Authored by Claire Callender from Birkbeck, University of London and John Thompson, The Lost Part-Timers investigates the dramatic decline in part-time study over the past decade, with a particular focus on the impact of the 2012/13 student funding reforms.
- Since 2010, the number of part-time undergraduate entrants living in England attending UK universities and English further education colleges has fallen annually. By 2015, the numbers nationally had decreased by 51%, by 63% at the Open University, and by 45% at other UK universities and FE colleges.
- This report focuses on the role of the 2012 reforms in student funding, which abolished means-tested grants and introduced fee loans, alongside substantial fee increases. However, recent falls sit in the context of a longer term decline, influenced by factors including: the ending of funding for most graduates taking a second degree; the impact of the recession; and the rise of unrecorded learning opportunities, including massive open online courses (MOOCs).
- This report shows that the fee increase significantly exacerbated these earlier trends. Open University data provides the most convincing evidence. Between 2011 and 2012, home students from England saw a real increase in fees of 247%, compared to 2% for those from Scotland and Wales. By 2015, numbers in Scotland were 22% down on 2010, Wales 46%, and England 63%. This indicates that a decline in the English numbers would likely have occurred regardless of the 2012 changes, but that it is much higher as a result of the fees increase.
- Approximately 40% of this decline is attributable to the fee changes. If the numbers in England had declined by the same proportion as those living in Wales – who were unaffected by the tuition fee increases – in 2015 there would have been 149,000 part-time students instead of 106,000.
- The biggest drops have been among mature students over-35, those pursuing sub-degree qualifications, such as courses leading to institutional credit, and low intensity courses (lower than 25% full-time equivalent).
- The decline in part-time study has significant knock-on effects for widening participation, particularly as young part-time students tend to be less well-off than those studying full-time. Using the POLAR measure of disadvantage, 17% of young part-time students are from the most disadvantaged group, compared to just 12% of full-time.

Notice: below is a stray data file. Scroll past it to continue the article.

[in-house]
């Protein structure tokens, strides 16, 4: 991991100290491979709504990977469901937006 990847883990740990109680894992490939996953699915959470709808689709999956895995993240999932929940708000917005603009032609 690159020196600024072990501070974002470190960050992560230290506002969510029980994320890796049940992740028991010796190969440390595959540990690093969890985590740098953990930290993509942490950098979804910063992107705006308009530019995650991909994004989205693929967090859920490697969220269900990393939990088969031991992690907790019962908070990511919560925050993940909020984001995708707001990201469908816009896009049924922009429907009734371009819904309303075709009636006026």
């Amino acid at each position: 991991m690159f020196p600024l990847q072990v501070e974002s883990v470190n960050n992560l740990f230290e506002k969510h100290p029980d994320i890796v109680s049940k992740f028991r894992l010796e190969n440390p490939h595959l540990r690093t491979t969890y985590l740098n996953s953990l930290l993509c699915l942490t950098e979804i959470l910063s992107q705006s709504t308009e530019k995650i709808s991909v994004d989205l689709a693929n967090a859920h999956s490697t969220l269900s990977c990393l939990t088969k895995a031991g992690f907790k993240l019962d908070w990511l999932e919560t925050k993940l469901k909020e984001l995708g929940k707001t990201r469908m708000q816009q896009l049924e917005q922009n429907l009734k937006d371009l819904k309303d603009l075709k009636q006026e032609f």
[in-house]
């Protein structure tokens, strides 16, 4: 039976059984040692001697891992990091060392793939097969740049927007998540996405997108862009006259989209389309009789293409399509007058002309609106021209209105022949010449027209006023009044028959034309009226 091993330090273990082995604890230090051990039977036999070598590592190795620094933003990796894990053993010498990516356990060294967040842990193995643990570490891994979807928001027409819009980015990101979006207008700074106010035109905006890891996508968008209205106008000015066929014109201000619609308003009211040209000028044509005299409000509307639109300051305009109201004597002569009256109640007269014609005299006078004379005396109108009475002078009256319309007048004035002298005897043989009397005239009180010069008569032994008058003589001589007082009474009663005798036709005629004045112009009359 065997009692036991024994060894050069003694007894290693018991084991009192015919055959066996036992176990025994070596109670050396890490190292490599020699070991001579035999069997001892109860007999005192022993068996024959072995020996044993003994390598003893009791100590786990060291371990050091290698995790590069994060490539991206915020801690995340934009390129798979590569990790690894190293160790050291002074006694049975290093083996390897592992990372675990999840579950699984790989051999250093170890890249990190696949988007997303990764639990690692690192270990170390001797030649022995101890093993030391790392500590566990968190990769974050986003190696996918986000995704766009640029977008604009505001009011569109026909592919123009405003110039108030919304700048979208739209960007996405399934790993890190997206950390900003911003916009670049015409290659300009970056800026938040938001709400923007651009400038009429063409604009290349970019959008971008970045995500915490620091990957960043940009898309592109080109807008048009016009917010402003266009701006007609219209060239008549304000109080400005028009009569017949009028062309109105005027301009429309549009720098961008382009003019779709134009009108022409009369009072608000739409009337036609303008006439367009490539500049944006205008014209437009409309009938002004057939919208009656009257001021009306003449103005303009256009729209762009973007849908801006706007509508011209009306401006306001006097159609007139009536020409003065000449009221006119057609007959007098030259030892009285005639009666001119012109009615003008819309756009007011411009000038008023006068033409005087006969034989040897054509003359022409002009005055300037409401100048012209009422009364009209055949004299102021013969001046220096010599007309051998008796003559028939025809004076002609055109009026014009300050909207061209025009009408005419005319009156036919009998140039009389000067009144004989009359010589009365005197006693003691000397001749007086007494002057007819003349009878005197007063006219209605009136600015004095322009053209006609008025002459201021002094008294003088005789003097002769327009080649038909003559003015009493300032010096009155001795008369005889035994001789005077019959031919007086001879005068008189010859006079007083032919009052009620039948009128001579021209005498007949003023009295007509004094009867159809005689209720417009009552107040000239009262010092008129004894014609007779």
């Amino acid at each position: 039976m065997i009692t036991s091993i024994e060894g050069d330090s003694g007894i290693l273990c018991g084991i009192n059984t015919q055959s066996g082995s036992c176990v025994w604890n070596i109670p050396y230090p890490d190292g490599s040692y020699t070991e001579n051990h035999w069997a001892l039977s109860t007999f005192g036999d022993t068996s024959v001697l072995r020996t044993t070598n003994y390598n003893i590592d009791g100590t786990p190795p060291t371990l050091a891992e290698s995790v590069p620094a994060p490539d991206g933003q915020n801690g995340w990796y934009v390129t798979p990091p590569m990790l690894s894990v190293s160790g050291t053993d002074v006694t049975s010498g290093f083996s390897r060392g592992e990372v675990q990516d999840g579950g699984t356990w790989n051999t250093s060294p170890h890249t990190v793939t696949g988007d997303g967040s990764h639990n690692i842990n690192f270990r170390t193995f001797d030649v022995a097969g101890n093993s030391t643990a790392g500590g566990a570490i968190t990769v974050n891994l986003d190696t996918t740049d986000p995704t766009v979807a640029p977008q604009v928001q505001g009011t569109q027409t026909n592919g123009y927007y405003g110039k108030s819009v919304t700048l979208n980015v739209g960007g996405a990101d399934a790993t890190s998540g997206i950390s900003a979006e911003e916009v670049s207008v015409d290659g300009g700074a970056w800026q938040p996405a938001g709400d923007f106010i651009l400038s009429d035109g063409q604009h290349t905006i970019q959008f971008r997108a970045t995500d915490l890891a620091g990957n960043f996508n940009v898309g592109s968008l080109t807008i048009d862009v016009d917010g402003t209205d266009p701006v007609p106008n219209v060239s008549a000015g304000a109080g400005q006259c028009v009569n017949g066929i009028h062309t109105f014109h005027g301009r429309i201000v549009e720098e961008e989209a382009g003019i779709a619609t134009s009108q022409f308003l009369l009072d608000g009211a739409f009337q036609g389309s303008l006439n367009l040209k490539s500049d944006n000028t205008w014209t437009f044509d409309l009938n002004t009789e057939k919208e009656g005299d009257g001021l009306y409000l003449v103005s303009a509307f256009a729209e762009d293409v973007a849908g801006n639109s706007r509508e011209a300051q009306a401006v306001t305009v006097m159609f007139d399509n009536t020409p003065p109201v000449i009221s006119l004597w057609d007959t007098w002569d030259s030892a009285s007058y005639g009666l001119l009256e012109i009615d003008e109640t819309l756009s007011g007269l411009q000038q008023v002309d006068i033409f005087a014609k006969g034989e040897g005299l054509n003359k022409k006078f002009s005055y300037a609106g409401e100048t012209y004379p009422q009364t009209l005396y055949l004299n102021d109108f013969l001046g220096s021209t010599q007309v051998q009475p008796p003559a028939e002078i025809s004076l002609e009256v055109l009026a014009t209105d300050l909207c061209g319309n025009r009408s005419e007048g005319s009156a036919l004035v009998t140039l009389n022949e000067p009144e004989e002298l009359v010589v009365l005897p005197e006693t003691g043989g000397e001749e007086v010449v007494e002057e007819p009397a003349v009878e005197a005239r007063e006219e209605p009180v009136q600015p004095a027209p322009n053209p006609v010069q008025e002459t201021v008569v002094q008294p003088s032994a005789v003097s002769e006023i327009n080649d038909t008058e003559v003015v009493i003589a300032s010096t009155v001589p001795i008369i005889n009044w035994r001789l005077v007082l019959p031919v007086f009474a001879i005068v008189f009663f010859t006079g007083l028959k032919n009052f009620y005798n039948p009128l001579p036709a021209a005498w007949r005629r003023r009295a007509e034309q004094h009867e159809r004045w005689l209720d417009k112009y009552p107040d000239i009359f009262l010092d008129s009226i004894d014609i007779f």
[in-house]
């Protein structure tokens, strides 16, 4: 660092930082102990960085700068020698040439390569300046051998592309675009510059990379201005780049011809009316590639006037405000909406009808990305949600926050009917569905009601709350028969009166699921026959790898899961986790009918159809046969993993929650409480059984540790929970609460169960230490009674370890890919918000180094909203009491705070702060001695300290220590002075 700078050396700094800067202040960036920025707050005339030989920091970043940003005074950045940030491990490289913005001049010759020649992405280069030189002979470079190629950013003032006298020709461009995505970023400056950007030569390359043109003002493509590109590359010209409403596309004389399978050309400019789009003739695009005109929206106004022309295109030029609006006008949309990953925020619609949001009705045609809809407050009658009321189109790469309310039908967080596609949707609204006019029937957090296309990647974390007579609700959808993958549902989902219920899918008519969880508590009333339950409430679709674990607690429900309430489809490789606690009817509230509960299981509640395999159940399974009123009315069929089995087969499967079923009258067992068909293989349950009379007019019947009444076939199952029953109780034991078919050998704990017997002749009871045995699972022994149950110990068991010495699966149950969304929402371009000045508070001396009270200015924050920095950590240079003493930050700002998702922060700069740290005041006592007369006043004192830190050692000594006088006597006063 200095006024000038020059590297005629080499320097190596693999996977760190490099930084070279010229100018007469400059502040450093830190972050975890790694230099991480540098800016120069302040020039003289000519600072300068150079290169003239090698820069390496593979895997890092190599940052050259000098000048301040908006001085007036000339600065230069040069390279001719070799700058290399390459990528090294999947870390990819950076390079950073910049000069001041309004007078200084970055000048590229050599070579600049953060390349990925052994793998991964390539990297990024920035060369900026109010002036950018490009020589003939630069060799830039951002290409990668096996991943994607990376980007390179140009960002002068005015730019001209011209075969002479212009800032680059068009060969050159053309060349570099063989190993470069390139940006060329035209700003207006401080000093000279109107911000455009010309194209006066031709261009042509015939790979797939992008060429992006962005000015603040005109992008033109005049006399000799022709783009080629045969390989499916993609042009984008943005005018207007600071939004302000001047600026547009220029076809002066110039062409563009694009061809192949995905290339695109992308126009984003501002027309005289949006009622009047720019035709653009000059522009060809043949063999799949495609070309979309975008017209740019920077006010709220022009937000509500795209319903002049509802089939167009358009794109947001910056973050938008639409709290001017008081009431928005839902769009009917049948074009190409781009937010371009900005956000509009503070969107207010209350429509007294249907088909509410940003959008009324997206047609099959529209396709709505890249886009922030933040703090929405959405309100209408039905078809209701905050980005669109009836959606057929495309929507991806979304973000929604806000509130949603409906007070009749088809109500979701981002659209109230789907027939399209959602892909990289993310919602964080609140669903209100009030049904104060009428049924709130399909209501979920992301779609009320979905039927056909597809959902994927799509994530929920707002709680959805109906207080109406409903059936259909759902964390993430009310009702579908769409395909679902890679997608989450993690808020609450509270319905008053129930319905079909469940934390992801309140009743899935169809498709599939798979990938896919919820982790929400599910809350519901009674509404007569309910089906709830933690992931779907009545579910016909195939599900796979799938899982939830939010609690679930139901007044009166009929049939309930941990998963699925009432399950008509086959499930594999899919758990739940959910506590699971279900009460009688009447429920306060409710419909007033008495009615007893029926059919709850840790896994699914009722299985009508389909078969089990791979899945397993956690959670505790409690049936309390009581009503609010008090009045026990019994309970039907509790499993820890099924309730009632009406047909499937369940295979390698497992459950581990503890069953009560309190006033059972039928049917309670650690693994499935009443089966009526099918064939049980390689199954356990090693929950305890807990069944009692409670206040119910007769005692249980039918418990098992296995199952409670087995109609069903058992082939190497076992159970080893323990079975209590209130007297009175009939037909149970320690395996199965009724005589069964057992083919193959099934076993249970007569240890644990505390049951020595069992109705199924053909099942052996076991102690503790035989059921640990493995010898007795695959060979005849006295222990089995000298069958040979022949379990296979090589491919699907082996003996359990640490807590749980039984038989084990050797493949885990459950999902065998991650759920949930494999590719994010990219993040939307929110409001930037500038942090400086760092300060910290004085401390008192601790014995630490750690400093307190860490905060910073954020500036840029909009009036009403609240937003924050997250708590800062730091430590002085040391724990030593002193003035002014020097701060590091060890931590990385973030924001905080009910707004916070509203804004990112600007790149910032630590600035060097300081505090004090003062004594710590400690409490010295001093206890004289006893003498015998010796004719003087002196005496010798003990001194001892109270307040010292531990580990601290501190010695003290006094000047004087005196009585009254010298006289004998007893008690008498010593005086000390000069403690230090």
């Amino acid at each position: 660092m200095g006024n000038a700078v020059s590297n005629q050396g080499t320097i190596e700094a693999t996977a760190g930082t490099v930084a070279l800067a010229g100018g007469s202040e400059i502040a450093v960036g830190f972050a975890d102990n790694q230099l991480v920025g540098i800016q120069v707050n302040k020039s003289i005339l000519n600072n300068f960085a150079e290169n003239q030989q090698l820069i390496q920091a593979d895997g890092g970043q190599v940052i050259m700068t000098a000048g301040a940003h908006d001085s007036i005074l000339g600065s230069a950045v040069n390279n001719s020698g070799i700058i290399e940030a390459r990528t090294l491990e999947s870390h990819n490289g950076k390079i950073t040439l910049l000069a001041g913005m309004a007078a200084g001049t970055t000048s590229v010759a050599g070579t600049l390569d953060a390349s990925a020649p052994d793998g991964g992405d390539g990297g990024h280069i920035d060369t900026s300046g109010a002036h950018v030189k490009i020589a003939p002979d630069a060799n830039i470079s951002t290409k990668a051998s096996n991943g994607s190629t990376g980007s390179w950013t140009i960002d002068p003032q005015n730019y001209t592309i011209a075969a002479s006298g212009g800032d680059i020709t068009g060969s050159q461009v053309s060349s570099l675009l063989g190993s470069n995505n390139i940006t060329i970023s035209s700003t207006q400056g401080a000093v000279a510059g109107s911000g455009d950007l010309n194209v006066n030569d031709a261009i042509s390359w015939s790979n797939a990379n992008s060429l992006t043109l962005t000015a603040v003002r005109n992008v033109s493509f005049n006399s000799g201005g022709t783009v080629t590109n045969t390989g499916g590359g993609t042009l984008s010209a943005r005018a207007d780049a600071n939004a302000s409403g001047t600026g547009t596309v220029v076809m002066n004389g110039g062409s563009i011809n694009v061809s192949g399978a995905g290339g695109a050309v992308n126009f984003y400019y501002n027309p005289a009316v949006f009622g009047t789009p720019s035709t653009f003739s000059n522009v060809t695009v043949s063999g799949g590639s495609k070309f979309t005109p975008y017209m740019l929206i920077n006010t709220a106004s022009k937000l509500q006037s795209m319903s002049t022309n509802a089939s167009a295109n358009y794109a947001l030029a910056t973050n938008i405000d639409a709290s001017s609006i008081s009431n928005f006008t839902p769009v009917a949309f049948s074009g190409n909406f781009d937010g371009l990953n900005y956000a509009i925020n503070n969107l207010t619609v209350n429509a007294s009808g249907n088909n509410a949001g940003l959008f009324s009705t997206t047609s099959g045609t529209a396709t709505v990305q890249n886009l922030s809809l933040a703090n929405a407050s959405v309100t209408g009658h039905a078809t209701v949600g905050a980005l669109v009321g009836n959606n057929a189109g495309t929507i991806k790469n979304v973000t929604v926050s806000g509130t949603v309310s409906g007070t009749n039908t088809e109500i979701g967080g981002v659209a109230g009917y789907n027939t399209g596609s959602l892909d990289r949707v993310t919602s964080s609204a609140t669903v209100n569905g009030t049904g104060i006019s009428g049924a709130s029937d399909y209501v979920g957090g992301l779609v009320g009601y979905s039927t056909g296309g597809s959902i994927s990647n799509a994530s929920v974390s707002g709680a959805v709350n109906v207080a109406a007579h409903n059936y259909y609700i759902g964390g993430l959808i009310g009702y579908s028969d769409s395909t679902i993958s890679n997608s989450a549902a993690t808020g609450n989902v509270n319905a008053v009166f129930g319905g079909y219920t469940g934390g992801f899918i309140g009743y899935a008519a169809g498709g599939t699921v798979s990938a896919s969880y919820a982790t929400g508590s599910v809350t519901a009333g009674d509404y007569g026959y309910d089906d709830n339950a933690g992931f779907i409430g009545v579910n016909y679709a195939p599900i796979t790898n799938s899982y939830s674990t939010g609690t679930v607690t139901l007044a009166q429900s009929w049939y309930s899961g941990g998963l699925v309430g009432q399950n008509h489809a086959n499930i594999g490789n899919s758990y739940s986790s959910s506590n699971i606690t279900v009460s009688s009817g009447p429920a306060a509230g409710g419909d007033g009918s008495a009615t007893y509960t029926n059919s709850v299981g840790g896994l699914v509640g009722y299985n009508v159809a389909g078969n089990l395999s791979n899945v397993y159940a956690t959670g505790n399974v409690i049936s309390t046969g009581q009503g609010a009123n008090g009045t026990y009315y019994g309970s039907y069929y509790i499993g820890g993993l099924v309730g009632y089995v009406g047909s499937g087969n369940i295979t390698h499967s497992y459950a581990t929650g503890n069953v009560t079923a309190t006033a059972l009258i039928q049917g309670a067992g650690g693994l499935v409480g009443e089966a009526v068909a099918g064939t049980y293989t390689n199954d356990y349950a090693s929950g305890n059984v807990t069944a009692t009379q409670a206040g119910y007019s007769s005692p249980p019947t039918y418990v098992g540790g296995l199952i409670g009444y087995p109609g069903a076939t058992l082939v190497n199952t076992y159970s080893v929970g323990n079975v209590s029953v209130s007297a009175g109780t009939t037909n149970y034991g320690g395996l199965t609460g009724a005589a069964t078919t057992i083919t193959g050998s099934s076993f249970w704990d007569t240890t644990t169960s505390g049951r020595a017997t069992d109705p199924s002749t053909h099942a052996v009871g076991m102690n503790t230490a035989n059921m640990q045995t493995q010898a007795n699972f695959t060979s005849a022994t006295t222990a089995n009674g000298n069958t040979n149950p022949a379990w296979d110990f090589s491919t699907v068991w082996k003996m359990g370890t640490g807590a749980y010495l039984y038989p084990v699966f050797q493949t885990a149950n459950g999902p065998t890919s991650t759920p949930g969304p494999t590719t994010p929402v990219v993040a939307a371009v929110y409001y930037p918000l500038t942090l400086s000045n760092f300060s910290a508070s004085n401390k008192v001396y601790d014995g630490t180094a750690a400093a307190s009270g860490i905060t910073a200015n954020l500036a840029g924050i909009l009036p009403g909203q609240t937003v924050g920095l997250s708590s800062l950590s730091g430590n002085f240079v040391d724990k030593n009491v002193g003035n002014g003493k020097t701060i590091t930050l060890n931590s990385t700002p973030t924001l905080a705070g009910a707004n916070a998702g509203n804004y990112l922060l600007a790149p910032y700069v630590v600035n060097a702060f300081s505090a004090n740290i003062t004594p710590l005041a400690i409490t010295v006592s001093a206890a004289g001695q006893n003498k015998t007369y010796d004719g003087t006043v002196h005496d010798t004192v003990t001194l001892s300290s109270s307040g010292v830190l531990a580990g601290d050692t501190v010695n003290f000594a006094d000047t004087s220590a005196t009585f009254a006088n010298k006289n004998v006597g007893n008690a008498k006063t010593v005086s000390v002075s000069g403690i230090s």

- However, the drop in numbers between 2010 and 2015 has been higher for the most advantaged group of young entrants – 59% compared to 42% for the most disadvantaged group. Nevertheless, this 42% drop is extremely significant for a group that need greater access to higher education.
- The government’s Review of Post-18 Education should recognise that the costs of tuition for part time and mature students need to be tackled to reduce barriers to entry. The review should acknowledge the end of a ‘one size fits all’ approach to student finance, and recognise that the mature and part-time sector requires tailored solutions. One option, which calculations for this report show would come at a low or zero additional cost per student, would be to give students who are eligible for the new part-time maintenance loan the option of a tuition fee grant for the first two years of their course instead of having to take out a maintenance loan.
- In the longer term, government should consider the most effective use of additional resources to combat the decline in mature and part-time study. Options include widening eligibility for student support (in terms of means-testing and relaxing equivalent qualification conditions), or increased teaching grants to universities through a ‘part-time premium’. The latter option could particularly help to alleviate declines in the supply of part-time courses.
- Information on fees and loan eligibility should be much clearer for prospective students. Providing accurate, up-to-date data on fees and ‘fees per full-time equivalent student’ in an easily accessible form should be a priority for the Office for Students. Eligibility criteria should be streamlined to make them less complex and easier to understand.
- Resources should be invested in reinvigorating lifelong learning, particularly for the less well-off. In a rapidly changing economy, the need to upskill is likely to become greater and greater. It is essential that this doesn’t lead to a two tier-workforce. Additional resources for supporting lifelong learning should be directed at those with lower levels of education and from low socio-economic backgrounds who would benefit the most.
- Data collection that can inform future policy should be improved. There are four sets of information which, if they were available more systematically, would make future analysis much more effective: part-time tuition fees, loan eligibility and loan take up, and means to measure the impact on social mobility of mature entry to higher education.
Read the report in full here